Transgender activist Munroe Bergdorf has said that she is “tired” of “being treated like a second class citizen” after being dropped by the children’s charity Childline.
“It’s not just me. This happens to every single trans person that speaks about what we need as a community, how we need to push forward as a community and why what we’re being given is not enough,” she told the BBC in a video released on Tuesday (June 11).
“Being a trans person in the UK at the moment is like being a second class citizen.”
Childline announced that it “will have no ongoing relationship” with Bergdorf on Friday (June 8), just two days after their partnership was announced.
The model recalled speaking to Childline shortly before the announcement.
“I called Childline days before this happened and I said: ‘Guys, you’re probably going to get some pushback,’” she said on Tuesday (June 11).
“They were like: ‘Don’t worry, everything’s fine, we’re fully prepared and we knew what we were getting into when we asked you to be on board.’
“I could hear in their voices that something wasn’t right.”
Bergdorf has accused the NSPCC, which runs Childline, of “bowing down to pressure from a transphobic lobby” and Times journalist Janice Turner of launching “a hate campaign on Twitter.”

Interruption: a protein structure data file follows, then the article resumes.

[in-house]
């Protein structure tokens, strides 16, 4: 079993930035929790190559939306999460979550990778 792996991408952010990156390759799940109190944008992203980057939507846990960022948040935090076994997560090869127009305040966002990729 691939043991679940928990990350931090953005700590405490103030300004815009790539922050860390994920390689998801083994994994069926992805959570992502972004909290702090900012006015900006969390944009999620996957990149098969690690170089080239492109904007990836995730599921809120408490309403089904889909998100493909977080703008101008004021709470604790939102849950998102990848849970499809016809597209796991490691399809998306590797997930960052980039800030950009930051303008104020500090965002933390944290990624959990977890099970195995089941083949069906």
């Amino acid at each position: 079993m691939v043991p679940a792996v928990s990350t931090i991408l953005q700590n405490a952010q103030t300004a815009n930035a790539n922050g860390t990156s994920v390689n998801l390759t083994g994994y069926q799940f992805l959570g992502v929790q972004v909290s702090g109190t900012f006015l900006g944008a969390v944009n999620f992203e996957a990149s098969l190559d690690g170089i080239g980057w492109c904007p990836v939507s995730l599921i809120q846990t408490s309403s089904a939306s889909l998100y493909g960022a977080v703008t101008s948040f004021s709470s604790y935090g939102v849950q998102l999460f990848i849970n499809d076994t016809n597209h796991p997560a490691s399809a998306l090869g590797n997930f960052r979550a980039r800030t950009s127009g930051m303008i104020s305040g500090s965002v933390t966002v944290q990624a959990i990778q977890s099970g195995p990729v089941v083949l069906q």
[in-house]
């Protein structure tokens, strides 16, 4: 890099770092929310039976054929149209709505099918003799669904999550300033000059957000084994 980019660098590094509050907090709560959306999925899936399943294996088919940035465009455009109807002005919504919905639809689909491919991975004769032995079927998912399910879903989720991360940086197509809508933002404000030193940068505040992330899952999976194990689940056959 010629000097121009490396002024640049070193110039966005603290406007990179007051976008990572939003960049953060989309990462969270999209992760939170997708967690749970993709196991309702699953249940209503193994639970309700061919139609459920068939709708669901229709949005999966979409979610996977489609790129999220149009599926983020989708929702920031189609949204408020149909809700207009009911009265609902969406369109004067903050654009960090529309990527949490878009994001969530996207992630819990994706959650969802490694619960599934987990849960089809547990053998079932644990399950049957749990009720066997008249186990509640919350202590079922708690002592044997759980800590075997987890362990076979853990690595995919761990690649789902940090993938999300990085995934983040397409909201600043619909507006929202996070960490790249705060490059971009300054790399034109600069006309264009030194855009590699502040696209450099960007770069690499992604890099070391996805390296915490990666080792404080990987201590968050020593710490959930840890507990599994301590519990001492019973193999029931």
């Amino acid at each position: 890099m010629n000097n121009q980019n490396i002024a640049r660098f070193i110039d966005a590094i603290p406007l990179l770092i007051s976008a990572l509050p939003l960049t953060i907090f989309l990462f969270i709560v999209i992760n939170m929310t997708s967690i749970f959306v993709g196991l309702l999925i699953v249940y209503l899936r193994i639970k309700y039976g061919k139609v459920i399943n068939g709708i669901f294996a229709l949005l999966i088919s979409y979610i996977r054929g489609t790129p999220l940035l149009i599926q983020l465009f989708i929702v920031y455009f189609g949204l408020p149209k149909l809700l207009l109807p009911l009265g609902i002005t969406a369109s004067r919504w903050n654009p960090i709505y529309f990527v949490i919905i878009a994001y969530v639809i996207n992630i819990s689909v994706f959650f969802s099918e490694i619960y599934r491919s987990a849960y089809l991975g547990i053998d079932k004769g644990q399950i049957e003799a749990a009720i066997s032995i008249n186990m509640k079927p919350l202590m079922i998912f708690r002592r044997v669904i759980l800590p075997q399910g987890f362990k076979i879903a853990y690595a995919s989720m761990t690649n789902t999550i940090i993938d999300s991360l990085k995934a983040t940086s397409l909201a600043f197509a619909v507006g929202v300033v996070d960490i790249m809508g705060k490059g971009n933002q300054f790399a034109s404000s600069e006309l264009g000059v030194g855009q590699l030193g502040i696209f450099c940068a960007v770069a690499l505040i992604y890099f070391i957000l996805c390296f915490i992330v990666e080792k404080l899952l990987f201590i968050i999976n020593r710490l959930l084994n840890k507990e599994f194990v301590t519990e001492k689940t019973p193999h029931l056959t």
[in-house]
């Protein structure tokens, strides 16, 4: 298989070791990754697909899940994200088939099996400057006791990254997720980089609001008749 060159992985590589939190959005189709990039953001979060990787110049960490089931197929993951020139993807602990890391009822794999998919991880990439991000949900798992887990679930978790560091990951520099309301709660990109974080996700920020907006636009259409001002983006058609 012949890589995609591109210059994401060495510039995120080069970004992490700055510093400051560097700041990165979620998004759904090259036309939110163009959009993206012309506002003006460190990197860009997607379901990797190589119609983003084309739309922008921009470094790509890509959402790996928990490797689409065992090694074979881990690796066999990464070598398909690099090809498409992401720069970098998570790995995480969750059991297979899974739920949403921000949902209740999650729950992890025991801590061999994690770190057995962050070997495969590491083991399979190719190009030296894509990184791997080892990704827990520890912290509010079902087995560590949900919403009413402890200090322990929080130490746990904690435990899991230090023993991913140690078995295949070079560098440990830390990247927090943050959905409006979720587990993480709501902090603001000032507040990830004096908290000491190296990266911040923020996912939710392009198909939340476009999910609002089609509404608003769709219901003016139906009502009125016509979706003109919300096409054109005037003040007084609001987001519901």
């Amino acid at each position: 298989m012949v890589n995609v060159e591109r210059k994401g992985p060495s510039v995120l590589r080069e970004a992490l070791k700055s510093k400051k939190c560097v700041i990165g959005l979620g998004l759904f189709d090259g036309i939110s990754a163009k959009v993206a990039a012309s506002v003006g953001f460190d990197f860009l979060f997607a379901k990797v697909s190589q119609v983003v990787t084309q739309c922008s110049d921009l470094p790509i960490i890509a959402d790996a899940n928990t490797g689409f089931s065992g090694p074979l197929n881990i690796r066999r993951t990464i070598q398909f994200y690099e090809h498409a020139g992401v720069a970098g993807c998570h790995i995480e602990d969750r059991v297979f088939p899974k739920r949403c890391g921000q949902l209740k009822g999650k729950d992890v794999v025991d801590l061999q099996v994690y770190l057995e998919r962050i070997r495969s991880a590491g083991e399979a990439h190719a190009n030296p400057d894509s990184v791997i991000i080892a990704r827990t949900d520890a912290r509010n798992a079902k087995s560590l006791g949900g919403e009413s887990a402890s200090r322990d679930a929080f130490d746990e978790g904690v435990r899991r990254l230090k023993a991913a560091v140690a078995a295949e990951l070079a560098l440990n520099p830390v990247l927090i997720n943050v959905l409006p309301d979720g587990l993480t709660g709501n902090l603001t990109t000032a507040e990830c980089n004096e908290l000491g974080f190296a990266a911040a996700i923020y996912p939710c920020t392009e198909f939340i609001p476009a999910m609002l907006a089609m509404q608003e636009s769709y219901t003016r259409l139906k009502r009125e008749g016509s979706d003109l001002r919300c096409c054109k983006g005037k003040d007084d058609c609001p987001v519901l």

On June 6, Turner tweeted to the NSPCC: “Can you please explain why a children’s safeguarding charity has hired a porn model as a Childline ambassador? It’s an astonishing decision. Is it worth the cancelled direct debits?”
In response, Bergdorf clarified: “Firstly I have never shot porn in my life, secondly demonising those who do isn’t okay either.
“This Pride month Childline had the opportunity to lead by example and stand up for the trans community, not bow down to anti-LGBT hate and overt transphobia.”
Munroe Bergdorf at a New York Fashion Week show. (Dimitrios Kambouris/Getty)
A day after Turner’s tweet, a Twitter account under the name Safe Schools Alliance sent an open letter to NSPCC CEO Peter Wanless.
The letter echoed Turner’s sentiment, referring to Bergdorf’s personal image as “highly-sexualised” and “porn-influenced.”
Trans allies have pointed out that the Safe Schools Alliance account was created just days before the letter was shared, and does not appear to be linked to any known child advocacy group.
When approached for comment, the NSPCC said that it had nothing further to add to its original statement which read: “Munroe Bergdorf has supported the most recent phase of Childline’s campaign which aims to support children with LGBTQ+ concerns.
“Munroe has been referred to as a Childline Ambassador. At no point has she been an Ambassador for the Charity. She will have no ongoing relationship with Childline or the NSPCC.
“The NSPCC does not support, endorse or authorise any personal statements made by any celebrities who contribute to campaigns.”